The pervasiveness of the media in our everyday lives cannot be overstated. Media (short for mediation and the plural of medium) can refer to any number of categorizations that are collectively and most frequently understood to involve the dissemination of select information (often from a singular or fixed source) to a large audience. The "mass media," then, typically consist of various oligopolistic social institutions that are capable (through technological advances) of broadcasting information to large segments of society and are designed to promote information consistent with news, marketing, and advertising messages (all categorizations of media) that collectively communicate the reproduction of cultural norms and values. Numerous studies of the effects of mass media on society have yielded key insights on the level of importance and social significance these media embody.
One of the first and most notable scholars to address how technological advances of media affected social organization was Marshal McLuhan, whose critical study of popular culture exposed the emergent notion of mass media as well as the resultant cultural and social changes accompanying the introduction of the electronic medium; his classic works include Understanding Media of 1964 and The Medium Is the Massage with Quentin Fiore in 1967. For centuries, prior to the advent of electronic technologies, the media involved the circulation of printed materials, most notably books and newspapers; 20th-century additions included audio and visual communication technologies (e.g., radio, television, Internet). Few (if any) places in the world have not been somehow directly affected by the media.
The initial ability to disseminate information to the masses is directly attributed to the proliferation of print media, most notably the newspaper. Early newspapers first appeared in the 17th century, and despite advancements in media technologies, the daily print newspaper continues to remain among the most popular mass communication media in the world. Businesses and individuals discovered early on that news was indeed a profitable commodity, and although newspapers often consist of news and general information, they are mostly filled with advertisements. Political use of newspapers soon became widespread and filled socially significant gaps among politicians, government officials, and the general citizenry. Information presented in newspapers was not subject to much scrutiny, as the masses generally tend to rely significantly on media presentations, thus fostering the capability for the creation of a social reality and accompanying forms of social control.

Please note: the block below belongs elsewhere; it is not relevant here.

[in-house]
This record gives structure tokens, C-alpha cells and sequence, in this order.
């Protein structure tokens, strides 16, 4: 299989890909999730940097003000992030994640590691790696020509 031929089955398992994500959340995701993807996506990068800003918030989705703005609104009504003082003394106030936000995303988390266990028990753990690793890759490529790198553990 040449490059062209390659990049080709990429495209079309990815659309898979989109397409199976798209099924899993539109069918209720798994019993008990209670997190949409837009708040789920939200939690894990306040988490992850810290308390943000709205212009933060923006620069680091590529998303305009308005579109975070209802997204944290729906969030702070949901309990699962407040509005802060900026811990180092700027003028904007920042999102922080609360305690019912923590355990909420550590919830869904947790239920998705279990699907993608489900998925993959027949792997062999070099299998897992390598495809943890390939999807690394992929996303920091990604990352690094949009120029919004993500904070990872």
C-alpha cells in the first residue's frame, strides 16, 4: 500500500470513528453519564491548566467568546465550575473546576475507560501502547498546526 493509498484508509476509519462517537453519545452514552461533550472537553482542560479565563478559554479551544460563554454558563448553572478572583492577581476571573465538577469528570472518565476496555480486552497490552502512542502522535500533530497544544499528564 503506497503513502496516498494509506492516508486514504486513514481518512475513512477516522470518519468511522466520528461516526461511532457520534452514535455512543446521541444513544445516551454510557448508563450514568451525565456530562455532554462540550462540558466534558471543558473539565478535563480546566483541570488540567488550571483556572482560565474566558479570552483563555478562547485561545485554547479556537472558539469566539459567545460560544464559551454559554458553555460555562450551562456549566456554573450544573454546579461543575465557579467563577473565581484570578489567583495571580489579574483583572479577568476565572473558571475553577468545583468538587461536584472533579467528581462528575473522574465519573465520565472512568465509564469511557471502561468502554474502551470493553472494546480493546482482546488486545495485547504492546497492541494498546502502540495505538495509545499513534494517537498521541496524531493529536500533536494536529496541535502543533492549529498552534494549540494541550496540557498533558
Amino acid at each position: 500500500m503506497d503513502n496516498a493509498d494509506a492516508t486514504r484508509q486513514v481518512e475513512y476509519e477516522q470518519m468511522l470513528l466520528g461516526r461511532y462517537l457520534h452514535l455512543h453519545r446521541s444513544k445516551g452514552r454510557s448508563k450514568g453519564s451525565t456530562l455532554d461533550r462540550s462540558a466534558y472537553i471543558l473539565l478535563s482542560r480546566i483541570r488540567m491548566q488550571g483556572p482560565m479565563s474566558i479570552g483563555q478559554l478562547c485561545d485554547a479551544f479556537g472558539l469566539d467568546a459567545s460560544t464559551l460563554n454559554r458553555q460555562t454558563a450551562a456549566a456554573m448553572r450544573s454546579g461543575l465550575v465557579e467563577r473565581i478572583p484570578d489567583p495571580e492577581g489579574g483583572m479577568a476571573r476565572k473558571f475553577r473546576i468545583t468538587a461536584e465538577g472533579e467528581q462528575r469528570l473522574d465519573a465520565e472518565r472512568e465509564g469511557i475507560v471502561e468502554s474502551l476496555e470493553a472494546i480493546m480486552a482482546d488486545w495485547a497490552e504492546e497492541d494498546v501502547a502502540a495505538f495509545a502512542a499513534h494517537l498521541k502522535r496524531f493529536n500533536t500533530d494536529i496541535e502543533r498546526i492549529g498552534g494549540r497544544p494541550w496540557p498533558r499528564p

Advent of the radio served as the primary catalyst for the creation of mass media. Radio technology was first developed at the turn of the 20th century and, coupled with the application of technological advances (e.g., vacuum tube, tube amplifiers), created what would become known as the "radio broadcast." Early radio broadcasts can be traced back to the military, particularly the U.S. Navy, who employed the technology strictly as a means of communication (e.g., Morse code). According to the Oxford English Dictionary, use of the phrase "the media" first appeared in the United States during this time (e.g., circa 1920), its use frequently attributed to the popularity of radio broadcasts. Throughout the 1930s in the United States, these broadcasts increased dramatically in popularity, especially broadcasts that featured musical recordings. However, the most notable increase in listeners occurred during the Second World War, when more frequent news broadcasts informed the public about wartime events.